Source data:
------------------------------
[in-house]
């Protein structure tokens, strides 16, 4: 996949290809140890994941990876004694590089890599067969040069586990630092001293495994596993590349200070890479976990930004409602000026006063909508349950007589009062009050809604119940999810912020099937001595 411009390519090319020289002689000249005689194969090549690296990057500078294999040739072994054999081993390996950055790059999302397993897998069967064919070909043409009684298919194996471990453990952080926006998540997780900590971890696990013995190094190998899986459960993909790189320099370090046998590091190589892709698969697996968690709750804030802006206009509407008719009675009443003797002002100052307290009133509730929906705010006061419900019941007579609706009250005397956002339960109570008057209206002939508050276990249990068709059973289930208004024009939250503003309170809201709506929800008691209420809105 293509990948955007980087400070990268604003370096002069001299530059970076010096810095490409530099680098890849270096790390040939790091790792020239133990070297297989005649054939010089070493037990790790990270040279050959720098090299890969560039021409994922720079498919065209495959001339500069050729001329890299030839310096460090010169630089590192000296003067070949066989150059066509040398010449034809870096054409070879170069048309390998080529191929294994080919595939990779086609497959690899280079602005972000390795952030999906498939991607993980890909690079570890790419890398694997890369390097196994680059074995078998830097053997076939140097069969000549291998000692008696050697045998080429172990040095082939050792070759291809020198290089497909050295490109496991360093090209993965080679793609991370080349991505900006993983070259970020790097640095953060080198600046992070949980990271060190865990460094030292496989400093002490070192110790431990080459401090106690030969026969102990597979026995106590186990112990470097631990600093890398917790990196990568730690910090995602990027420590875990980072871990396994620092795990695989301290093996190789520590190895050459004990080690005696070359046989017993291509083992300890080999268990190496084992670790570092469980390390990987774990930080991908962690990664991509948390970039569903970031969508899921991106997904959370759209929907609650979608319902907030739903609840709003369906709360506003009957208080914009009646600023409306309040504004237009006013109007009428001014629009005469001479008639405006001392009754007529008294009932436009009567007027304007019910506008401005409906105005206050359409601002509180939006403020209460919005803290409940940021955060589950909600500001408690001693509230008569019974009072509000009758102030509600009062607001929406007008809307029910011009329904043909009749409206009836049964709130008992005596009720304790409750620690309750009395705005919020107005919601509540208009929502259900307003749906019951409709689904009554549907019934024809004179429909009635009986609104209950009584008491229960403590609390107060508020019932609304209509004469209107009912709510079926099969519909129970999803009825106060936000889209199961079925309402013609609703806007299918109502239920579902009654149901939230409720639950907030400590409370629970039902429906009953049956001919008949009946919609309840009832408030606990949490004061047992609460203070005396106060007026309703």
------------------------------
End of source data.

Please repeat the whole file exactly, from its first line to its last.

[in-house]
């Protein structure tokens, strides 16, 4: 996949290809140890994941990876004694590089890599067969040069586990630092001293495994596993590349200070890479976990930004409602000026006063909508349950007589009062009050809604119940999810912020099937001595 411009390519090319020289002689000249005689194969090549690296990057500078294999040739072994054999081993390996950055790059999302397993897998069967064919070909043409009684298919194996471990453990952080926006998540997780900590971890696990013995190094190998899986459960993909790189320099370090046998590091190589892709698969697996968690709750804030802006206009509407008719009675009443003797002002100052307290009133509730929906705010006061419900019941007579609706009250005397956002339960109570008057209206002939508050276990249990068709059973289930208004024009939250503003309170809201709506929800008691209420809105 293509990948955007980087400070990268604003370096002069001299530059970076010096810095490409530099680098890849270096790390040939790091790792020239133990070297297989005649054939010089070493037990790790990270040279050959720098090299890969560039021409994922720079498919065209495959001339500069050729001329890299030839310096460090010169630089590192000296003067070949066989150059066509040398010449034809870096054409070879170069048309390998080529191929294994080919595939990779086609497959690899280079602005972000390795952030999906498939991607993980890909690079570890790419890398694997890369390097196994680059074995078998830097053997076939140097069969000549291998000692008696050697045998080429172990040095082939050792070759291809020198290089497909050295490109496991360093090209993965080679793609991370080349991505900006993983070259970020790097640095953060080198600046992070949980990271060190865990460094030292496989400093002490070192110790431990080459401090106690030969026969102990597979026995106590186990112990470097631990600093890398917790990196990568730690910090995602990027420590875990980072871990396994620092795990695989301290093996190789520590190895050459004990080690005696070359046989017993291509083992300890080999268990190496084992670790570092469980390390990987774990930080991908962690990664991509948390970039569903970031969508899921991106997904959370759209929907609650979608319902907030739903609840709003369906709360506003009957208080914009009646600023409306309040504004237009006013109007009428001014629009005469001479008639405006001392009754007529008294009932436009009567007027304007019910506008401005409906105005206050359409601002509180939006403020209460919005803290409940940021955060589950909600500001408690001693509230008569019974009072509000009758102030509600009062607001929406007008809307029910011009329904043909009749409206009836049964709130008992005596009720304790409750620690309750009395705005919020107005919601509540208009929502259900307003749906019951409709689904009554549907019934024809004179429909009635009986609104209950009584008491229960403590609390107060508020019932609304209509004469209107009912709510079926099969519909129970999803009825106060936000889209199961079925309402013609609703806007299918109502239920579902009654149901939230409720639950907030400590409370629970039902429906009953049956001919008949009946919609309840009832408030606990949490004061047992609460203070005396106060007026309703």